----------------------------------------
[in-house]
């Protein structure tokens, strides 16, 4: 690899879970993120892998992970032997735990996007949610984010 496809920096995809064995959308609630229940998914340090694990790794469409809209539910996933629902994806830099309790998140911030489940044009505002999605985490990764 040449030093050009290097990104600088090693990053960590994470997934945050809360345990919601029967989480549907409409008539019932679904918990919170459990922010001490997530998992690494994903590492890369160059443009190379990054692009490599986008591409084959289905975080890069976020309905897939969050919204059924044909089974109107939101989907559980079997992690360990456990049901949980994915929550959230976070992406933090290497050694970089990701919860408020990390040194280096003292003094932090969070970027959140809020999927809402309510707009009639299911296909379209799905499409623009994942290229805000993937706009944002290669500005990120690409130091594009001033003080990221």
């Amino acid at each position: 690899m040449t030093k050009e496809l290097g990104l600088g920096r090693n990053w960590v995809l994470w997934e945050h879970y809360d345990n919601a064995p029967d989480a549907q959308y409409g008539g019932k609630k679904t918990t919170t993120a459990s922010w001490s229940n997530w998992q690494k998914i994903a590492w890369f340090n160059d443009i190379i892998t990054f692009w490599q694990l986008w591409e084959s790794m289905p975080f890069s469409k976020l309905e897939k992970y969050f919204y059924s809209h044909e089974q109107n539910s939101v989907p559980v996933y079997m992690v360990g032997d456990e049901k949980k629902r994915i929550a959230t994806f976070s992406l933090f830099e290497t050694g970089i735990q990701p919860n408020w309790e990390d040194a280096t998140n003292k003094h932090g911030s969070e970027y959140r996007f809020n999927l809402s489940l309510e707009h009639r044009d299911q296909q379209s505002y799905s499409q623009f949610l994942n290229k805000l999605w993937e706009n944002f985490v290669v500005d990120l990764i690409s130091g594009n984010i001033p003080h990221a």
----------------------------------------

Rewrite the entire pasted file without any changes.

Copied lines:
[in-house]
């Protein structure tokens, strides 16, 4: 690899879970993120892998992970032997735990996007949610984010 496809920096995809064995959308609630229940998914340090694990790794469409809209539910996933629902994806830099309790998140911030489940044009505002999605985490990764 040449030093050009290097990104600088090693990053960590994470997934945050809360345990919601029967989480549907409409008539019932679904918990919170459990922010001490997530998992690494994903590492890369160059443009190379990054692009490599986008591409084959289905975080890069976020309905897939969050919204059924044909089974109107939101989907559980079997992690360990456990049901949980994915929550959230976070992406933090290497050694970089990701919860408020990390040194280096003292003094932090969070970027959140809020999927809402309510707009009639299911296909379209799905499409623009994942290229805000993937706009944002290669500005990120690409130091594009001033003080990221």
């Amino acid at each position: 690899m040449t030093k050009e496809l290097g990104l600088g920096r090693n990053w960590v995809l994470w997934e945050h879970y809360d345990n919601a064995p029967d989480a549907q959308y409409g008539g019932k609630k679904t918990t919170t993120a459990s922010w001490s229940n997530w998992q690494k998914i994903a590492w890369f340090n160059d443009i190379i892998t990054f692009w490599q694990l986008w591409e084959s790794m289905p975080f890069s469409k976020l309905e897939k992970y969050f919204y059924s809209h044909e089974q109107n539910s939101v989907p559980v996933y079997m992690v360990g032997d456990e049901k949980k629902r994915i929550a959230t994806f976070s992406l933090f830099e290497t050694g970089i735990q990701p919860n408020w309790e990390d040194a280096t998140n003292k003094h932090g911030s969070e970027y959140r996007f809020n999927l809402s489940l309510e707009h009639r044009d299911q296909q379209s505002y799905s499409q623009f949610l994942n290229k805000l999605w993937e706009n944002f985490v290669v500005d990120l990764i690409s130091g594009n984010i001033p003080h990221a």